The Great Jack O’ Lantern Blaze is a Halloween spectacle integrating thousands of hand-carved pumpkins—everything from your standard Jack O’ Lantern to extremely elaborate abstract designs. New displays this year will include life-sized dinosaur skeletons, a massive spider web installation, and the “Dead Sea,” featuring schools of skeletal fish, a complement to the popular “Undersea Aquarium,” a dramatic display of ocean life. Other returning favorites include carvings of Celtic knots, mushrooms, slithering snakes, and more.
The Blaze takes place Oct. 5-7, 11-14, 18-21, and 24-31, 2007. The first reservation each evening is at 6:30 and advance tickets are a must. Ticket prices for Blaze vary by evening: $14-16 for adults, $10-12 for ages 5-17, and free for children under five. Admission is by timed ticket only. For more information or to buy tickets online at www.hudsonvalley.org/blazeblog or by calling 914-631-8200 (there is a $2 per ticket surcharge for phone orders).
Video: Scenes from The Great Jack O’Lantern Blaze at Van Cortlandt Manor in Croton-on-Hudson, New York.
And this year—as an added treat—video-savvy visitors to The Great Jack O’ Lantern Blaze, the largest ticketed Halloween event in the tri-state area, are encouraged to demonstrate their skills by posting an original Blaze video on YouTube for a chance to win a plasma television package.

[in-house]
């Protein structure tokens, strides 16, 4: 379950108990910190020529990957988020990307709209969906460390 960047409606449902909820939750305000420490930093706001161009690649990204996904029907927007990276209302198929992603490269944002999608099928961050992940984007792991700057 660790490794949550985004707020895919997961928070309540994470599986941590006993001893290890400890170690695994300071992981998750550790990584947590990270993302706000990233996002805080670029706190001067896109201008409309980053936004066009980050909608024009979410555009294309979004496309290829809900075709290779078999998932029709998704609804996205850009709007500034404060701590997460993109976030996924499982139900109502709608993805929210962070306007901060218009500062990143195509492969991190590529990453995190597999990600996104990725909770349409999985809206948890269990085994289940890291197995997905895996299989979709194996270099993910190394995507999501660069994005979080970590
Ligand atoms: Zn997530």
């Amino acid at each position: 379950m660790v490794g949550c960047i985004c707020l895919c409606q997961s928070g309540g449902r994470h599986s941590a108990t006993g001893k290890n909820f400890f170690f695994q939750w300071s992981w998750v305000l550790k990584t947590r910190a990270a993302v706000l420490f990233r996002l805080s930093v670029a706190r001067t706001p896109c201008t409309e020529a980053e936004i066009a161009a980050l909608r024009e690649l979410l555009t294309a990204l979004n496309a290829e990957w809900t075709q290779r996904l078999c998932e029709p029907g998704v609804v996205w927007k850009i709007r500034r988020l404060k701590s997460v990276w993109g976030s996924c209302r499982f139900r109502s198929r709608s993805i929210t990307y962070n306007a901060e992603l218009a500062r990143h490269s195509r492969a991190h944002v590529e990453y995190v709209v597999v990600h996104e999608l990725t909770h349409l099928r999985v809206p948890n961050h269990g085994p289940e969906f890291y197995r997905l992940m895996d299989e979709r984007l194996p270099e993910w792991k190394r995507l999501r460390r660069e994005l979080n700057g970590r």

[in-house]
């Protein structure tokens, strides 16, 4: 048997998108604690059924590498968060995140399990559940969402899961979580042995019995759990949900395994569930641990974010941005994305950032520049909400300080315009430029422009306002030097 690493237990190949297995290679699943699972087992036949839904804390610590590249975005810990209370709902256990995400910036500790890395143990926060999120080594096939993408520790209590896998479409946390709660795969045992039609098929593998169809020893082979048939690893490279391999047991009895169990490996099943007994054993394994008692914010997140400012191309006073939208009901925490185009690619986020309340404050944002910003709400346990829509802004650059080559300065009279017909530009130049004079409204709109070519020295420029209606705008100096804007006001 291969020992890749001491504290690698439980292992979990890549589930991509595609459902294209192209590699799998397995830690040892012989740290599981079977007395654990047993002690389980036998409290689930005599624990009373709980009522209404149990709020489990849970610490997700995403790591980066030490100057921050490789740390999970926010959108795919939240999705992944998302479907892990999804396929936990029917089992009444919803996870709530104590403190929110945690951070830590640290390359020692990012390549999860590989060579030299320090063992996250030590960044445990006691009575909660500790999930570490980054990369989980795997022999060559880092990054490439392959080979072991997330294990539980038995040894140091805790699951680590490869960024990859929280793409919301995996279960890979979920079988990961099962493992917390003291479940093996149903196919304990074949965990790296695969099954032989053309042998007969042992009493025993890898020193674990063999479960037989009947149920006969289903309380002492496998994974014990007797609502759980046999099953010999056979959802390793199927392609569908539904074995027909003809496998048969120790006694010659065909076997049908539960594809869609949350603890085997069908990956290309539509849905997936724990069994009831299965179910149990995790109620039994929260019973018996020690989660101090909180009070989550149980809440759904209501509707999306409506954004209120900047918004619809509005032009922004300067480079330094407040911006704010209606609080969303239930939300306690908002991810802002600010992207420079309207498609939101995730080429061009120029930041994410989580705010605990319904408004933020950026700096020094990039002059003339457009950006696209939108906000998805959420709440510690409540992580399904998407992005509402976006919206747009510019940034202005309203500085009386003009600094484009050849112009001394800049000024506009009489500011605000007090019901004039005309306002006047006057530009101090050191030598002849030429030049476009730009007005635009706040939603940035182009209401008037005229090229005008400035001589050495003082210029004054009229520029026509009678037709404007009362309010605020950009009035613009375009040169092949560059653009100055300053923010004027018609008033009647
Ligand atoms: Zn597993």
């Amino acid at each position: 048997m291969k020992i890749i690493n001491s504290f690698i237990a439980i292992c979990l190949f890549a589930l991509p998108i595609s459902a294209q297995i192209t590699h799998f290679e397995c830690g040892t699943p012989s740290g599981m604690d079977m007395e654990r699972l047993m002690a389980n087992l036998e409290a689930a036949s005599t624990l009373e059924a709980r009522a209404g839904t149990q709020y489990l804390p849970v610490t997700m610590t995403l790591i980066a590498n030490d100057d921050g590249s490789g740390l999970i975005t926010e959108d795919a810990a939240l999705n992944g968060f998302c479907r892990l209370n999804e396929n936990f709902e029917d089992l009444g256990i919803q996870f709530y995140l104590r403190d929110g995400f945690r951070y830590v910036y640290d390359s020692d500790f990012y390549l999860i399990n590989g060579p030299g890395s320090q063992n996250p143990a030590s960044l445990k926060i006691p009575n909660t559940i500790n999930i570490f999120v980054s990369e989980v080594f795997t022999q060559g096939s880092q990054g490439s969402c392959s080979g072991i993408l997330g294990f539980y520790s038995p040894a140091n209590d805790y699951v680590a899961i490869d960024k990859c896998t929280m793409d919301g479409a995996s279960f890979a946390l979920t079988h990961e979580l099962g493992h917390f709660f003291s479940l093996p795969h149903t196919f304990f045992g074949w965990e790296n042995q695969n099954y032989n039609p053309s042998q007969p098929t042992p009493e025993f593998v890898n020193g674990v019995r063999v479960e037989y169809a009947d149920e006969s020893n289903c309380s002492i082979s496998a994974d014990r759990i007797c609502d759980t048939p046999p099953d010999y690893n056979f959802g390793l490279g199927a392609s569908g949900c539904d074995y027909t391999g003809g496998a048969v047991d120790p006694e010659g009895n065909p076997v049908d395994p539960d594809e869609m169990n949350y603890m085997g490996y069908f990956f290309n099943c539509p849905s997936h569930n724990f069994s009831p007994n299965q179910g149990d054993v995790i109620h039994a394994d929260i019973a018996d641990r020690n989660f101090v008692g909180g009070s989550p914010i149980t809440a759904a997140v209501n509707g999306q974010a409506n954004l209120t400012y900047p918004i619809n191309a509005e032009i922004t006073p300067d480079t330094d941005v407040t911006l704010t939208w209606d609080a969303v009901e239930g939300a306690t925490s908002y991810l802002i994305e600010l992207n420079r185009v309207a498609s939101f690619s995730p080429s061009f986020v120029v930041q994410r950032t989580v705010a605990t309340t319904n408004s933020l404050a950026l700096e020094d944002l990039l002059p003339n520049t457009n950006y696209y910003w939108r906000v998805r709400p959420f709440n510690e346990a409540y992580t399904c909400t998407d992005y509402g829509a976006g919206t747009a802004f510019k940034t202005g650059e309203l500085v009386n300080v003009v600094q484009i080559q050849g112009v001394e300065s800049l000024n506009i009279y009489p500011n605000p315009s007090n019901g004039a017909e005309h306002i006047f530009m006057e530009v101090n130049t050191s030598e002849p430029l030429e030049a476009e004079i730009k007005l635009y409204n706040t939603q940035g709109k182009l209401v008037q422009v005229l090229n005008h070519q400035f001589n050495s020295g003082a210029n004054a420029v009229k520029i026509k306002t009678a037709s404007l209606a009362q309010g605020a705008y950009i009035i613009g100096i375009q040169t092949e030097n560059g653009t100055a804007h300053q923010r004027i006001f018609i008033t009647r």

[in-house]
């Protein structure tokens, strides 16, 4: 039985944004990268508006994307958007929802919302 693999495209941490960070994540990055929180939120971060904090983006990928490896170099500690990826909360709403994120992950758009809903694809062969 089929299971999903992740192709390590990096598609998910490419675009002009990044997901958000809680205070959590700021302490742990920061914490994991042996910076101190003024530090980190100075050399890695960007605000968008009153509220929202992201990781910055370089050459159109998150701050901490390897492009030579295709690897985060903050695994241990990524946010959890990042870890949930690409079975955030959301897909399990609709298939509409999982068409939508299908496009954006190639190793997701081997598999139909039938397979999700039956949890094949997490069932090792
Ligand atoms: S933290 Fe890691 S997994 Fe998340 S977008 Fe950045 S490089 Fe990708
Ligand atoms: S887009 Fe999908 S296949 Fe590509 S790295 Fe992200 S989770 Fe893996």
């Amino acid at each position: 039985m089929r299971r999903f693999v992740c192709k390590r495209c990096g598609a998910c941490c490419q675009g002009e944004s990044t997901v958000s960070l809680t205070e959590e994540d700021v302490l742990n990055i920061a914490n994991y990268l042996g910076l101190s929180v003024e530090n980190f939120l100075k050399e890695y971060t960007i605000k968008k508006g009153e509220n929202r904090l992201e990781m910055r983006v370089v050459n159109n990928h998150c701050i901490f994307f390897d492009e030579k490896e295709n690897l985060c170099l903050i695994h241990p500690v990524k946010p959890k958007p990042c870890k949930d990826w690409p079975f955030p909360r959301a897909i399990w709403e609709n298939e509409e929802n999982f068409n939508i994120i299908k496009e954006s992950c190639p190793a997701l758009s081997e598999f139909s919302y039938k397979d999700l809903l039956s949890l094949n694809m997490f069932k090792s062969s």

To enter, visitors must attend the event and film during its first two weekends, and post their video by 6 p.m. on Wednesday, Oct. 17. And to serve as inspiration, the Great Jack O’Lantern Blaze features more than 4,000 individually hand-carved pumpkins lit up throughout the wooded walkways, orchards, and gardens of historic Van Cortlandt Manor in Croton-on-Hudson, New York.
Van Cortlandt Manor is at 525 South Riverside Avenue, just off Route 9 in Croton-on-Hudson (map & directions). Blaze is held rain or shine and is suitable for children. All proceeds support Historic Hudson Valley, the non-profit educational organization which owns and operates Van Cortlandt Manor and produces the event.